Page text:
Popping a multivitamin in the morning is like recycling a plastic bottle: No matter how small the task, it's a conscious-clearing baby step in the right direction—or so say some doctors.
It's been long believed that a daily multivitamin helps fill in gaps in your diet (whatever you're not getting in your food, you can get in this pill) and protect you from diseases. That's why 42 percent of American adults take multivitamins on a regular basis, according to the Council for Responsible Nutrition.
Problem is, just like with recycling, you don't see any immediate benefits, so it's hard to know if it's really working. And it may not be in the following four ways.
Multivitamin Mistake #1: It May Not Prevent Diseases.
A long-term, large-scale study published in the Journal of the American Medical Association last fall suggests that these nutrient-packed pills don't prevent heart disease in men. An unrelated study published in JAMA last October found that multivitamins did little to fend off cancer in men older than 50 too. While neither study looked at both genders, it's likely the same holds true for women.
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Multivitamin Mistake #2: Micronutrients May Be Canceling Each Other Out
One reason your multivitamin might be underperforming is that some vitamins and minerals, when consumed at the same time, may compete against each other for absorption in the body, says Jayson Calton, Ph.D., co-author of the new best-selling book Rich Food, Poor Food. “Nearly 90 percent of the 34 common micronutrients found in a multivitamin are affected by micronutrient competition in some way."
Copper and zinc, for example, contend for absorption in the small intestine, according to Harvard researchers. Iron is another major offender, battling with at least 10 other micronutrients. “When researchers study specific nutrients, they'll separate them from a multivitamin and watch them work beautifully on their own, but when you put them all together in a pill, it's all about the competition,” Calton says.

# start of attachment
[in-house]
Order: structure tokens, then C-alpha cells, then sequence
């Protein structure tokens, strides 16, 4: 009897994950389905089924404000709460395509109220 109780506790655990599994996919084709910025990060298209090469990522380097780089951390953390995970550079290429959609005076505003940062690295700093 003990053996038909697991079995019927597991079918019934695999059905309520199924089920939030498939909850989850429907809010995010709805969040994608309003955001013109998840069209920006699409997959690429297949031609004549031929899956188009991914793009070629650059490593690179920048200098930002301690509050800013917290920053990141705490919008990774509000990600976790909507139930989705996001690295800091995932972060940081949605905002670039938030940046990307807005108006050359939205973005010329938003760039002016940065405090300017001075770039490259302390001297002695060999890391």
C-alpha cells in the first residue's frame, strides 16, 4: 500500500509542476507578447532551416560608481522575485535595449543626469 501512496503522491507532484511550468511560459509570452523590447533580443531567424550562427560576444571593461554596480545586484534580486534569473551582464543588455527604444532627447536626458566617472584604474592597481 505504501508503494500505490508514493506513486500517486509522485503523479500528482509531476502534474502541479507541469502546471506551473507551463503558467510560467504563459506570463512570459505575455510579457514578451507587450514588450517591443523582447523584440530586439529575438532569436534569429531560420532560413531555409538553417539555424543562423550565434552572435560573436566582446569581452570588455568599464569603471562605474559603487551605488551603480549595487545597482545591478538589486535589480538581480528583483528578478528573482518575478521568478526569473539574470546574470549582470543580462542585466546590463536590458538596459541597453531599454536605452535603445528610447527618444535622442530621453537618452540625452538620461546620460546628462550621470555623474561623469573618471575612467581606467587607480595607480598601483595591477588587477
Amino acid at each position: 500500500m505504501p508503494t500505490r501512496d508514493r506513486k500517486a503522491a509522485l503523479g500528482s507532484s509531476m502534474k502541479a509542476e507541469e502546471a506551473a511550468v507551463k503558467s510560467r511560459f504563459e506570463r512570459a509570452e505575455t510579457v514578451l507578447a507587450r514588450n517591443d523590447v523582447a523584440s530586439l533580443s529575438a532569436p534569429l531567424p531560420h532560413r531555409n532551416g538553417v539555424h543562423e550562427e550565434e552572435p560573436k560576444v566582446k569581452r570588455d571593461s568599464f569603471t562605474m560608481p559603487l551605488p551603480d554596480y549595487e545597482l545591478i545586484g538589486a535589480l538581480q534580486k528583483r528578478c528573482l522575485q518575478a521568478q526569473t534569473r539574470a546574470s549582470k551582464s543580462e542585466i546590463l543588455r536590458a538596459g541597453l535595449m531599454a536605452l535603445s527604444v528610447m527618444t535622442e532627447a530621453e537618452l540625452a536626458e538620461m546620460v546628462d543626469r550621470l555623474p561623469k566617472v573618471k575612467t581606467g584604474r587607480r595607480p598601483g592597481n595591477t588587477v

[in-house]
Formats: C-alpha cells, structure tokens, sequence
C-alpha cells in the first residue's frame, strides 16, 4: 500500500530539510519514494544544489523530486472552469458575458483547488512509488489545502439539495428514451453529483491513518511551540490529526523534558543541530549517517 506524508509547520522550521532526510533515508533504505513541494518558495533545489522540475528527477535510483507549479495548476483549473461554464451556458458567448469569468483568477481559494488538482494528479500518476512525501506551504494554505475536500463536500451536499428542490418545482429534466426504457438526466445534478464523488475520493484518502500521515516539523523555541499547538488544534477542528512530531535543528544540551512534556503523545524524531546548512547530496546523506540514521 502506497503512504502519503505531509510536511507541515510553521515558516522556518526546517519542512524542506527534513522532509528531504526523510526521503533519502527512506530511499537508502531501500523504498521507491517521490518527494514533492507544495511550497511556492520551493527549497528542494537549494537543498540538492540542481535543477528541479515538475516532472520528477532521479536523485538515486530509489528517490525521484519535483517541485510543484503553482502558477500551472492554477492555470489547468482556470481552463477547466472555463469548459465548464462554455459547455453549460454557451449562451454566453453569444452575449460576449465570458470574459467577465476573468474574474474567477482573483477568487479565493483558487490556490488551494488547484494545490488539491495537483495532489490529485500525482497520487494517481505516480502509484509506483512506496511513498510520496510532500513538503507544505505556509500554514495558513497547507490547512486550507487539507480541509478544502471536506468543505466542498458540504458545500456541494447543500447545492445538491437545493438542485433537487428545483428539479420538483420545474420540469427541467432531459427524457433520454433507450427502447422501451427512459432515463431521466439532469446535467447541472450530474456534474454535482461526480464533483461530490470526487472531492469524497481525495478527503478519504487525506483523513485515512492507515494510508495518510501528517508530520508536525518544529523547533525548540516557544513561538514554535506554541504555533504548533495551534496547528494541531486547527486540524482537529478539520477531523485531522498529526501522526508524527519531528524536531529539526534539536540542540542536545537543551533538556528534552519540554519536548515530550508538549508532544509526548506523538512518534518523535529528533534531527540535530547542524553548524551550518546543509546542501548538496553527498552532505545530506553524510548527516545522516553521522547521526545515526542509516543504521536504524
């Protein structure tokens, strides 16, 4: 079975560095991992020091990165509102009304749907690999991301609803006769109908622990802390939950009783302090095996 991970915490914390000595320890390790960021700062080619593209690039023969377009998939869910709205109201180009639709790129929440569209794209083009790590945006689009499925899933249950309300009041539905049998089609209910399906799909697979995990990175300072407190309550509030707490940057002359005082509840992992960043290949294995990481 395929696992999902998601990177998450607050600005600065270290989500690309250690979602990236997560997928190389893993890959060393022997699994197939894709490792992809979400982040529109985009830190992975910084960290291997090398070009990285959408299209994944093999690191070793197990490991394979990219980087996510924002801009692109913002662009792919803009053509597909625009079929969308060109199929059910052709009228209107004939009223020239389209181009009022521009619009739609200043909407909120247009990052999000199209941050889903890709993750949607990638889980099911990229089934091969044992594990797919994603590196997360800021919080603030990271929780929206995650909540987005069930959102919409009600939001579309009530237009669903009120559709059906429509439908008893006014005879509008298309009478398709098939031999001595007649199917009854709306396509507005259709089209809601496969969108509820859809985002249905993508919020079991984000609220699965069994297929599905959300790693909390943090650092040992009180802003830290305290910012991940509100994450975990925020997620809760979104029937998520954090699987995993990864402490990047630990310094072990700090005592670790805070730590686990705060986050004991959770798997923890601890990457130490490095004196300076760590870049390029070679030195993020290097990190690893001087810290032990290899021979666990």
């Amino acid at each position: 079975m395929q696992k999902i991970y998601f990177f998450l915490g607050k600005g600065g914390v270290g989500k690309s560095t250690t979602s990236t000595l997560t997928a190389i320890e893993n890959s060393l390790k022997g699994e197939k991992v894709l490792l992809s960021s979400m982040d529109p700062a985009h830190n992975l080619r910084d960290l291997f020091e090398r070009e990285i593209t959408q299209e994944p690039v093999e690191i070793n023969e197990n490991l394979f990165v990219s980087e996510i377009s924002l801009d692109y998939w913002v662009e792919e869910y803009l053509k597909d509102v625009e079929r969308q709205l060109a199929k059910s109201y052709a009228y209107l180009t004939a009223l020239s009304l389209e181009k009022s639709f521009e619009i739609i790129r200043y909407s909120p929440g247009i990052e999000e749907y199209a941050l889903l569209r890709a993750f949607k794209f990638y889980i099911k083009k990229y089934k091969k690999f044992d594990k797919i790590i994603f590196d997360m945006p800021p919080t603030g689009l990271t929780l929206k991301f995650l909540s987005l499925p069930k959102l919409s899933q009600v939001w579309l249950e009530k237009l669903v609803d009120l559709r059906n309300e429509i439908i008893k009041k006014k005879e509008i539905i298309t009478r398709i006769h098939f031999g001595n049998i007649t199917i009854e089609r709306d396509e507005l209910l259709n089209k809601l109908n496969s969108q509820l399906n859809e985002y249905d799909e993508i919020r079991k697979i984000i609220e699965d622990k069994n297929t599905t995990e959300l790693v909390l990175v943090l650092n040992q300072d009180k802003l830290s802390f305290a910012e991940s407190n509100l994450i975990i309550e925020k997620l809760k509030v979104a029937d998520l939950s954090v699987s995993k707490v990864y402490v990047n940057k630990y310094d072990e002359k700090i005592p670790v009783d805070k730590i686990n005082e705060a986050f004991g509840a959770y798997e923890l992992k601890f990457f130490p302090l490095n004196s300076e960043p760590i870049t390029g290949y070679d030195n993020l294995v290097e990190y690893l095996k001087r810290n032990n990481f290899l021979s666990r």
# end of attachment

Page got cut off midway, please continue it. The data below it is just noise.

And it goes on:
Multivitamin Mistake #3: It Might Be Messing with Your Mechanics
Besides getting short-changed by your multivitamin, taking one may also prohibit your body from functioning at its best. “When key micronutrients don’t get absorbed, the ability of other micronutrients to perform specific functions in the body can be greatly diminished or even eliminated,” Calton warns. Supplement companies are well aware of these pitfalls, but they're not jumping to reform the age-old multivitamin, which is still manufactured the same way it was when it was introduced in the 1930s.
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Multivitamin Mistake #4: This Pill Is Stuck in the Past
“Even though science now understands much more about vitamins than it did back in the early 20th century, the billion-dollar industry may not be ready to admit that their current products don't work,” speculates Calton, who spent six years with his wife, nutritionist Mira Calton, formulating a solution called Anti-Competition Technology. It works by separating competing micronutrients into different formulas to be taken at different times of the day in order to eliminate all of the competitions between them. This revolutionary process may help increase absorption, metabolization, and/or utilization of the individual micronutrients.